Majority Leader Tom Daschle is shocked shocked!
that President Bush and the Republicans are playing politics
with the onrushing war. In a emotional speech on the Senate
floor, Daschle demanded an apology from the White House for
cited in a Washington Post story that accused the
(Democratic-controlled) Senate of not caring about national
security. Daschle, who usually has all the passion of a pocket
calculator, was visibly angry, his voice husky with conviction:
ought not politicize this war. We ought not politicize the
rhetoric about war and life and death."
worries Daschle is that he and his fellow Democrats have been
cornered by the President and the GOP, and will soon either
be forced to come out against the war or else share in the
responsibility for starting it. But Daschle & Co. have
a problem: Iraq is at
the center of the public consciousness, and it is no longer
politically tenable to sit on the sidelines. The Post
a fundraiser for GOP House candidate Adam Taff in Kansas Monday,
Vice President Cheney said security would be bolstered if
Taff were to defeat Rep. Dennis Moore (D-Kan.). 'Cheney
talks about Iraq at congressional fund-raiser/ Electing Taff
would aid war effort,' read the headline in the
his speech to the assembled Republicans, who paid $250 a plate
to partake of his wisdom, Cheney tied the conquest of Iraq
to the GOP's conquest of the state's Third Congressional District.
Iraq's offer to admit the UN inspectors "without conditions"
was dismissed by the Vice President as, er, "another
attempt by Hussein to avoid weapons inspections." According
to the Capital-Journal, Cheney suggested a military
motif for the Taff campaign:
said the administration's efforts would be helped by sending
Taff to Congress. Taff is a Navy veteran running against two-term
incumbent Democrat Dennis Moore, and Cheney said Taff's military
experience would be an asset. After Cheney's speech, Taff
said he intended to emphasize his military background in the
is hard to fathom why Daschle is shocked by any of this. After
all, Democrats have used war as a political bludgeon to beat
down the opposition more ruthlessly than any Republican:
the "great debate" over the Korean "police
action," Truman descried conservative Republican "appeasers,"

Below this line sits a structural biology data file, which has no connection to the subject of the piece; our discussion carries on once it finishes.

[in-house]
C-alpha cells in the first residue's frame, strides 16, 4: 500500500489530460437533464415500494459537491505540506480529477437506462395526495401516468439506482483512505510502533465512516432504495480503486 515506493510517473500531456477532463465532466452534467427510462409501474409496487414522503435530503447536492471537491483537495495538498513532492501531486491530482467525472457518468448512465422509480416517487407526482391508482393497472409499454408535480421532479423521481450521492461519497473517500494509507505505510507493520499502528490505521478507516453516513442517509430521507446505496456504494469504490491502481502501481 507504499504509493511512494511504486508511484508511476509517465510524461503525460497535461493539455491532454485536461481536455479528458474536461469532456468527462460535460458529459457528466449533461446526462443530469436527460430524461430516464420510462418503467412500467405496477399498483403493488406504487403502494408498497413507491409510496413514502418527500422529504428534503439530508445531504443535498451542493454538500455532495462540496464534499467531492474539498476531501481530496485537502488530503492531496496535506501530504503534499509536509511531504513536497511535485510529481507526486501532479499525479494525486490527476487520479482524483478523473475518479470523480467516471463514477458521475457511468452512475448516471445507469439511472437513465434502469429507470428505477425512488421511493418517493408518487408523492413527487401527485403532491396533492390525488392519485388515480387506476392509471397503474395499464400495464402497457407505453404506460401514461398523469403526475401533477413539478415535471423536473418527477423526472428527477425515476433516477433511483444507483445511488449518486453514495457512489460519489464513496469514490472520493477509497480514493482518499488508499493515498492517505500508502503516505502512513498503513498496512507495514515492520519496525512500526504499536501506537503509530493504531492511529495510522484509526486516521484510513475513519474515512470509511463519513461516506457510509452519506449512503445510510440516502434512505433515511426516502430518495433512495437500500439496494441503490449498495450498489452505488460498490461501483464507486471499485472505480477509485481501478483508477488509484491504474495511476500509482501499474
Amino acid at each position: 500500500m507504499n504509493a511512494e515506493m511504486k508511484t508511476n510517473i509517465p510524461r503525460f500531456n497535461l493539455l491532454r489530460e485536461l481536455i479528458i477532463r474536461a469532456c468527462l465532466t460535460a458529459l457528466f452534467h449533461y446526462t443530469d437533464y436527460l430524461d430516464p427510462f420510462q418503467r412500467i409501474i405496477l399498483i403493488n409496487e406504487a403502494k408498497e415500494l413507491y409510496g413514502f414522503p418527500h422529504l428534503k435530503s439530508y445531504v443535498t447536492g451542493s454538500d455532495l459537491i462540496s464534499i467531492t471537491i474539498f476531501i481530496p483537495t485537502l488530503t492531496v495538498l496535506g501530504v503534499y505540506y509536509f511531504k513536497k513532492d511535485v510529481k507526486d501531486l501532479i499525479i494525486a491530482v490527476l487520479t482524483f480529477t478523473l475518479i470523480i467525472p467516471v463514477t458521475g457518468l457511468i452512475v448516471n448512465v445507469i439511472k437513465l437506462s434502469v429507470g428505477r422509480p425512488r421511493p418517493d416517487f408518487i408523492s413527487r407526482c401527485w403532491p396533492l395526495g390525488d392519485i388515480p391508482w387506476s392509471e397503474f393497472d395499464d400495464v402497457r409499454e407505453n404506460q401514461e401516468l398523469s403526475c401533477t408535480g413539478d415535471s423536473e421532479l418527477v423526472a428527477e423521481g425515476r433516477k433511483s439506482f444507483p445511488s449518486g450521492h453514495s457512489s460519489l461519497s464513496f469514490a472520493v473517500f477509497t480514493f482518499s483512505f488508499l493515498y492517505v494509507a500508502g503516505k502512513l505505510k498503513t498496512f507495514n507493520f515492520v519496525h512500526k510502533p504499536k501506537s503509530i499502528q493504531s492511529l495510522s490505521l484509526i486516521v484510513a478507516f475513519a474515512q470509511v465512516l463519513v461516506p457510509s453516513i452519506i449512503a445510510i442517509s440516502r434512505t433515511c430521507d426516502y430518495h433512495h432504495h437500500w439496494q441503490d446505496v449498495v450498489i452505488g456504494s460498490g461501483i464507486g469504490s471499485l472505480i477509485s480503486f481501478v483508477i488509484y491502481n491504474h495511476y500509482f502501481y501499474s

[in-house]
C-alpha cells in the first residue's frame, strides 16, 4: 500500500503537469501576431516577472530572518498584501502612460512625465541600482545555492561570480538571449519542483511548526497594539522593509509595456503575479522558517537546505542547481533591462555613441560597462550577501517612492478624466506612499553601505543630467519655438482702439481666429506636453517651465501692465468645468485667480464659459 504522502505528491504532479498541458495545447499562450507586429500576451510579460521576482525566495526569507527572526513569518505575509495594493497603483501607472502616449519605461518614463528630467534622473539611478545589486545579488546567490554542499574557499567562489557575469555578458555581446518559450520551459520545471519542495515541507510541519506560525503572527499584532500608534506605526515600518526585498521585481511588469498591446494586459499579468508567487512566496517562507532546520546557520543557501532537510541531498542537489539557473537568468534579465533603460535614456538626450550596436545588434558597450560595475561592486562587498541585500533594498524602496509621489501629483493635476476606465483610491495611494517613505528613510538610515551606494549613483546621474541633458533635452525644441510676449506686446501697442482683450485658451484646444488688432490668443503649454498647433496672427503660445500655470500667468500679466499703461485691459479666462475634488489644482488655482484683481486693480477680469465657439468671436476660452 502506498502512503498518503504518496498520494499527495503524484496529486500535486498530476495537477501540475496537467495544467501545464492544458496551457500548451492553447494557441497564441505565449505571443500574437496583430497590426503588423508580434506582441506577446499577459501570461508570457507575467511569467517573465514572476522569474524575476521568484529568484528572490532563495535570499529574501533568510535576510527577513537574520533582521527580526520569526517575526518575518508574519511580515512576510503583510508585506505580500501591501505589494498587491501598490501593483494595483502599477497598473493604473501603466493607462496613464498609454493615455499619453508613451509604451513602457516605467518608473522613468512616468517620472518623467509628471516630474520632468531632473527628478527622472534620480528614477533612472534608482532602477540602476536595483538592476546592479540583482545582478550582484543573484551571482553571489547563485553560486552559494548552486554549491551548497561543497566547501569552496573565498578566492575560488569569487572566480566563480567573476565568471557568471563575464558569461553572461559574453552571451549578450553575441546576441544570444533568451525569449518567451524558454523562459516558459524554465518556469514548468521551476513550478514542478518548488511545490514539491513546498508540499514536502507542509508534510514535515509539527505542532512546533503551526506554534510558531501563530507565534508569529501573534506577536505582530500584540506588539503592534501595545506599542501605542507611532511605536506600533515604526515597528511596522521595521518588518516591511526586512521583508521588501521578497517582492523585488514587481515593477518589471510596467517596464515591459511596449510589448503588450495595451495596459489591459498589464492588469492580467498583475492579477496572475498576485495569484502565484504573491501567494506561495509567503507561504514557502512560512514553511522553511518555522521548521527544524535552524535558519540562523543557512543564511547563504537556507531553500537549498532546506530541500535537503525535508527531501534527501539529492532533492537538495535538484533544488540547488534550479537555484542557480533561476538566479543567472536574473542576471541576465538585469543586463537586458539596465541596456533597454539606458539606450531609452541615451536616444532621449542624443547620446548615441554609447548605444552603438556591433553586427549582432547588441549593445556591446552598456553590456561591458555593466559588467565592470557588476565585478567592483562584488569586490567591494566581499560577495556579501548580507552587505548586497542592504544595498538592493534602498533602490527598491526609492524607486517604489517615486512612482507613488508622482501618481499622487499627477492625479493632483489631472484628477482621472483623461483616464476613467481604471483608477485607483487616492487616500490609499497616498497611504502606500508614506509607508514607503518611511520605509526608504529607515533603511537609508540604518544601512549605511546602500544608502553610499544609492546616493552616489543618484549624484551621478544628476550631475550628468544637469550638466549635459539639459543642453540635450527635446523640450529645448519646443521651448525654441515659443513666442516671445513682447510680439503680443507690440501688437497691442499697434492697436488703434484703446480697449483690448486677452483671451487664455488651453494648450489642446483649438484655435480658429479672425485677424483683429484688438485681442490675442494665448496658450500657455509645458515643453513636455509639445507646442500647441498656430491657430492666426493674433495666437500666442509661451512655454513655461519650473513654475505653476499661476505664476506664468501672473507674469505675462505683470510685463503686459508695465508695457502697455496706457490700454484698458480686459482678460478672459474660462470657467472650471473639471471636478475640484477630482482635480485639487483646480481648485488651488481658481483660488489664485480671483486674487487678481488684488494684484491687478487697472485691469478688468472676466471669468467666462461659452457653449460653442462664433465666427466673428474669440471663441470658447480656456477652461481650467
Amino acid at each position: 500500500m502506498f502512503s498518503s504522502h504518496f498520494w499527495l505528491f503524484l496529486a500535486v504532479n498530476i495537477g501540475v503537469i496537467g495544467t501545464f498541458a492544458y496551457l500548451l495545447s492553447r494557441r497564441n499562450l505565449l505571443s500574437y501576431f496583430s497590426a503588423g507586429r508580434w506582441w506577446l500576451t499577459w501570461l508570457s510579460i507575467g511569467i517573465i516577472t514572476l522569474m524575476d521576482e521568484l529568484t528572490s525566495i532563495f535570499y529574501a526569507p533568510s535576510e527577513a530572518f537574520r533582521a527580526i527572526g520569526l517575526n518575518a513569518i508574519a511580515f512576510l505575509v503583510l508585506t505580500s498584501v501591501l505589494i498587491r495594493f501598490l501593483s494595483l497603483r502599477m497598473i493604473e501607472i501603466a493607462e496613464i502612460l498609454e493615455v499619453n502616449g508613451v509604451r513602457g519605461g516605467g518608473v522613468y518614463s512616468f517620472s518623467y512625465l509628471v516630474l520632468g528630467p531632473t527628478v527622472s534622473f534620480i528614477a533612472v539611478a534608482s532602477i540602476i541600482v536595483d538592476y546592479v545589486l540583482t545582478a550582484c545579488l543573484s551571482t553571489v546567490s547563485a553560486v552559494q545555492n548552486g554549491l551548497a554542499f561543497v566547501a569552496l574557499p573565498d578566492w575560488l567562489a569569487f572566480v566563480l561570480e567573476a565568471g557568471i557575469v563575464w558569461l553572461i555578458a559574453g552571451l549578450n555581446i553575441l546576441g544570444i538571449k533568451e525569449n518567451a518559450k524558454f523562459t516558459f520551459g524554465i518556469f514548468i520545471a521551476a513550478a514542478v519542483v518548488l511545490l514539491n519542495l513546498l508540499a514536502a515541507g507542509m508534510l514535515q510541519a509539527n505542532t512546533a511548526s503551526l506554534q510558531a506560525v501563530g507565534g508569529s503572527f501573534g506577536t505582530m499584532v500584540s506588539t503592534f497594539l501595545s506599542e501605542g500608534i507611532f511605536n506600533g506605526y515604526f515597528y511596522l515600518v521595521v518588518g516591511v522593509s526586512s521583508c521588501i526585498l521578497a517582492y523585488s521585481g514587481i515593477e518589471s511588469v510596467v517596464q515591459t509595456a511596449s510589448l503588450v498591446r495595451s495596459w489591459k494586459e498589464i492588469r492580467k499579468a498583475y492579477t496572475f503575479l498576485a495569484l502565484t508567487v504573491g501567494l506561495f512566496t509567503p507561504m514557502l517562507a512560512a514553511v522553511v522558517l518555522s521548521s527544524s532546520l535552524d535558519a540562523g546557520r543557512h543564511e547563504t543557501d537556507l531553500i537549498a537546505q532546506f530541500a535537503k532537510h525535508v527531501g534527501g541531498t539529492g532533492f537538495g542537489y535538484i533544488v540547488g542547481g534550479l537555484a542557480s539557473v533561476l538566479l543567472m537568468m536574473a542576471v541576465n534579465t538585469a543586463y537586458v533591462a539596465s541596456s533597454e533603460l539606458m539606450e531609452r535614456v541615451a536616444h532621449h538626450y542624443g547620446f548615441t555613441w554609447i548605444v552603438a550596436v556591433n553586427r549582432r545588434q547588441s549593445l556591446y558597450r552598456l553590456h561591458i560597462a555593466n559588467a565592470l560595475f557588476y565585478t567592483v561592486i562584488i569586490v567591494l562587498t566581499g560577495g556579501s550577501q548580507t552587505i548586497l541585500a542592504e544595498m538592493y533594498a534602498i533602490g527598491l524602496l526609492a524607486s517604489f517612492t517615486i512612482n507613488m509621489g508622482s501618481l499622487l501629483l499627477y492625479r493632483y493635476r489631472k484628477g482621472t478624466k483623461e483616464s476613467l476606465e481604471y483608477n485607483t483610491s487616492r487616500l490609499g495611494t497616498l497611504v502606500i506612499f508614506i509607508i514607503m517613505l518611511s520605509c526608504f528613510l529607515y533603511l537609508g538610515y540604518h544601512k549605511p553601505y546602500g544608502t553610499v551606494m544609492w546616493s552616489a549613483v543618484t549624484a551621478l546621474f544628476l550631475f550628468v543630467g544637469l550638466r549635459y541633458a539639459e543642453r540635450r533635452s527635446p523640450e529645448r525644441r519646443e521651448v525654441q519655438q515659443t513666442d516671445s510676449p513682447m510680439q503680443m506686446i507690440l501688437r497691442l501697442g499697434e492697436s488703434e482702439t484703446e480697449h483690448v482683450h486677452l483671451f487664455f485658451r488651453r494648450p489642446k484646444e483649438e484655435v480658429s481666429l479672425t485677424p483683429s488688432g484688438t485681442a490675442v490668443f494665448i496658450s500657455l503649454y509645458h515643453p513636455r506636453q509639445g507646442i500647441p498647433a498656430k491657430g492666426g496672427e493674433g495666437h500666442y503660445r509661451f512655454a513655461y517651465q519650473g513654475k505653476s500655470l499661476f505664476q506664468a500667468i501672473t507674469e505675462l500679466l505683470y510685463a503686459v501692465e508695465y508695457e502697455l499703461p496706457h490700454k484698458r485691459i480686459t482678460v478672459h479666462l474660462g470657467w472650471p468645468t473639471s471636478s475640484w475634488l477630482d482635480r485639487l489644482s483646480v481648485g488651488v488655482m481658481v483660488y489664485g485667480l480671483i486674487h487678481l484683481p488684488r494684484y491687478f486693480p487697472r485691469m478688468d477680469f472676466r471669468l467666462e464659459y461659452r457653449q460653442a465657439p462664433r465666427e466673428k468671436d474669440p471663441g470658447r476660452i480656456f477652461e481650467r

and the President's liberal supporters at The New Republic
Stalinist caucus in the [Chicago] Tribune tower"
for questioning the war.
Bush and his supporters are now questioning the patriotism
of any and all who look cross-eyed at his policy of perpetual
war and the student of history can only ask, with a world-weary
sigh,"So what else is new?"
Democrats are crying foul because they had their hearts set
on a campaign about Enron, "corporate greed," and
other social democratic shibboleths and now George W. Bush
has gone and spoiled it all by starting a war. Oh, boo hoo
hoo! But even as Daschle was going ballistic in the
Senate chambers, his fellow crybaby Democrats were negotiating
with the White House on the final wording of a war resolution
that would give the President most of what he asked for. What
Hyde has crafted a
compromise resolution that strikes the administration's
phrase implying the possibility of intervention on a "regional"
scale, much to the Democrats' relief, but the latter are fooling
only themselves and perhaps not even that. For once the
dogs of war are unleashed, our legislators will be hard put
to rein them in: what will Daschle and Henry Hyde do,
exactly, if U.S. forces spill into Iran, in "hot pursuit"
of Iraqis? To imagine that a congressional resolution can
hold back the chaos unleashed throughout the Middle East by
a massive U.S. invasion of Iraq recalls
King Canute, who commanded the tides to be still.
was trying to point out to his fawning courtiers that his
power was limited, that even kings are helpless before such
elemental forces, but our own rulers lack Canute's wisdom.
They really believe they can unleash chaos in the Middle East
and control it, as one would control an atomic explosion in
order to extract and utilize some benefit: if this sounds